The Hon. Matthew White Ridley (born February 7, 1958, in Northumberland) is an English science writer, businessman and aristocrat. Ridley was educated at Eton and Magdalen College, Oxford where he received a doctorate in zoology before commencing a career in journalism. Ridley worked as the science editor of The Economist from 1984 to 1987 and was then its Washington correspondent from 1987 to 1989 and American editor from 1990 to 1992.
He is the son and heir of Viscount Ridley, whose family estate is Blagdon Hall, near Cramlington, Northumberland. Ridley is married to the neuroscientist Anya Hurlbert and lives in England; he has a son and a daughter.
Ridley was non-executive chairman of Northern Rock from 2004 to 2007, in the period leading up to the bank's near-collapse.
He was the first chairman of the International Centre for Life, a science park in Newcastle. He is a governor of the Ditchley Foundation, which organises conferences at its stately home in Oxfordshire.
Ridley also edited The Best American Science Writing 2002, one of a series of annual science writing anthologies edited by Jesse Cohen, and contributed a chapter to Richard Dawkins: How a Scientist Changed the Way We Think, a collection of essays in honour of his friend Richard Dawkins (edited by his near-namesake Mark Ridley).
Northern Rock became the first British bank for decades to suffer a run on its finances. Eventually Matt Ridley resigned as chairman in October 2007, having been blamed in parliamentary committee hearings for not recognizing the risks of the bank's financial strategy and thereby "harming the reputation of the British banking industry.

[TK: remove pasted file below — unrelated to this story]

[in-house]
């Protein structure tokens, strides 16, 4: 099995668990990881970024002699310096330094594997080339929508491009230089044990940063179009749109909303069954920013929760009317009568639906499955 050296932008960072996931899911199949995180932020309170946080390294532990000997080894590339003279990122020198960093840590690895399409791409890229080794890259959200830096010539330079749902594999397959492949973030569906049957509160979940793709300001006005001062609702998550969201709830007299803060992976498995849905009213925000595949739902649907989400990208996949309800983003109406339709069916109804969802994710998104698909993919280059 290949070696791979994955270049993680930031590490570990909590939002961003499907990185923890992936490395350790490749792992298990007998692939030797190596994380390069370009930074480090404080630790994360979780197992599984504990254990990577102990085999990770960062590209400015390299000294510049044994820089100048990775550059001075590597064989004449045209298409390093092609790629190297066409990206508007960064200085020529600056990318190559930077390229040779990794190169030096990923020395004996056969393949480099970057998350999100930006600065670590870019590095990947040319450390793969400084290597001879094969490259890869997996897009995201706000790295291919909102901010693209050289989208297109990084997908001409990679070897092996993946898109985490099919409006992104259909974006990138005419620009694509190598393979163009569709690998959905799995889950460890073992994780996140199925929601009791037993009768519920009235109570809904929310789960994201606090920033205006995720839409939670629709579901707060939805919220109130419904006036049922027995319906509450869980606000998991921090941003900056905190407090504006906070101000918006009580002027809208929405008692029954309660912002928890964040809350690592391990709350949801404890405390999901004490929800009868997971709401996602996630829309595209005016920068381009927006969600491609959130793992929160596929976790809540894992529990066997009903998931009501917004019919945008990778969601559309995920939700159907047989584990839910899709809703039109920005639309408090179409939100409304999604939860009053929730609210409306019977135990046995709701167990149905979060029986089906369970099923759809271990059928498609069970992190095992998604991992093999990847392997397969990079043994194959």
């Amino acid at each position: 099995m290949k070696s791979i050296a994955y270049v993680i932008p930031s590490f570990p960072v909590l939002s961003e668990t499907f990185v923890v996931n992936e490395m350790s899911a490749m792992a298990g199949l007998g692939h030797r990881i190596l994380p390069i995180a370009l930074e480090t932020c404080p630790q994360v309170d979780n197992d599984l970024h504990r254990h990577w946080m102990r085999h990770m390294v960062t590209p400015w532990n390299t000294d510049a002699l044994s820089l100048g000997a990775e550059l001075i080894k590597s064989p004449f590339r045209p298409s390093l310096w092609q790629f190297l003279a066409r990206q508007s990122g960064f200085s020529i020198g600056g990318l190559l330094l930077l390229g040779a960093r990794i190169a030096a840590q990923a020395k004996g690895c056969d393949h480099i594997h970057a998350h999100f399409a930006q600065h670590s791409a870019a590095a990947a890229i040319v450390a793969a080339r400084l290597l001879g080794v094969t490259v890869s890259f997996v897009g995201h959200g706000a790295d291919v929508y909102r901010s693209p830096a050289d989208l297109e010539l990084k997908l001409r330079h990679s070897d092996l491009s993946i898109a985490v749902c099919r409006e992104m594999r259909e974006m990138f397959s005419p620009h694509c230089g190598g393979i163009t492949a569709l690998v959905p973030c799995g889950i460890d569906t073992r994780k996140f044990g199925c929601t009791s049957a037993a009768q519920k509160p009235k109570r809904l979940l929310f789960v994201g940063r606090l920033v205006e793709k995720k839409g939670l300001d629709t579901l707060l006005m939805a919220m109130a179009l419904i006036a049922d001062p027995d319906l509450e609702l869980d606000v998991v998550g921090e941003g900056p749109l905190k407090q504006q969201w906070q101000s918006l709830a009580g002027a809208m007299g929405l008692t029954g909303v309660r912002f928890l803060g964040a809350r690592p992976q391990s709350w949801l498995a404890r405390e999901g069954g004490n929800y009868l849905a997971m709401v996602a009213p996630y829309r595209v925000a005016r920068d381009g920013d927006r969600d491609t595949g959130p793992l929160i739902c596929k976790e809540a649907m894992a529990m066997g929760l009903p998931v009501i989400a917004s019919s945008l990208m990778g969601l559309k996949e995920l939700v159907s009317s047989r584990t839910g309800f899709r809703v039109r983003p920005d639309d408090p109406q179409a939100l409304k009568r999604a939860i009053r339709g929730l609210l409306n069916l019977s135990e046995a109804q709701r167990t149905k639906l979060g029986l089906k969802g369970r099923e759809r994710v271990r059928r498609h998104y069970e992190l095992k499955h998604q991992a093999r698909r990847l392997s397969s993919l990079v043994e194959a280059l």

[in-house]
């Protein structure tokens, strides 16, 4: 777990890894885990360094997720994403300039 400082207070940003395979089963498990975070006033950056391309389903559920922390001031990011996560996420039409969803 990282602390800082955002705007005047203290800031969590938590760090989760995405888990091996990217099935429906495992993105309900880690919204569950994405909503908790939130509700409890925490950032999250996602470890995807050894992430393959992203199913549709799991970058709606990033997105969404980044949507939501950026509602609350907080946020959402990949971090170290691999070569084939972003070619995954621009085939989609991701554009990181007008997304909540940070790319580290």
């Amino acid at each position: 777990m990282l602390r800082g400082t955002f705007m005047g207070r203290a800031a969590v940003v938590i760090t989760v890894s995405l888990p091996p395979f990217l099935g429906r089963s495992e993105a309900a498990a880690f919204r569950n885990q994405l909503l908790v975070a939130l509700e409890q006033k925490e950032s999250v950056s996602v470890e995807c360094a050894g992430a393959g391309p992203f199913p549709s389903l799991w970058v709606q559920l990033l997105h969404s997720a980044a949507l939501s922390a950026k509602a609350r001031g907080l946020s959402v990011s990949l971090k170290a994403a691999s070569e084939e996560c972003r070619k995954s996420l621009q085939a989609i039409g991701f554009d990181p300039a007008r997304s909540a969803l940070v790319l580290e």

In a 2006 edition of the on-line magazine Edge published by the Edge foundation, Ridley wrote a response to the question "What's your dangerous idea?" which was entitled "Government is the problem not the solution
In it he describes his attitude to government regulation:
Ridley was criticised by environmentalist George Monbiot who claimed that Ridley's elevation of the power of the free market, and contempt for government regulation were ultimately responsible for Northern Rock's risky business model and eventual collapse.
Ridley was then defended in the same newspaper by Dr Terence Kealey who argued that the performance of the government's regulatory agencies had actually confirmed Matt Ridley's scepticism about state intervention, because the government had merely crowded out the market's own regulatory mechanisms, which historically had done a better job
A report produced by the Financial Services Authority confirmed that the collapse of the Bank was due to inadequate regulation.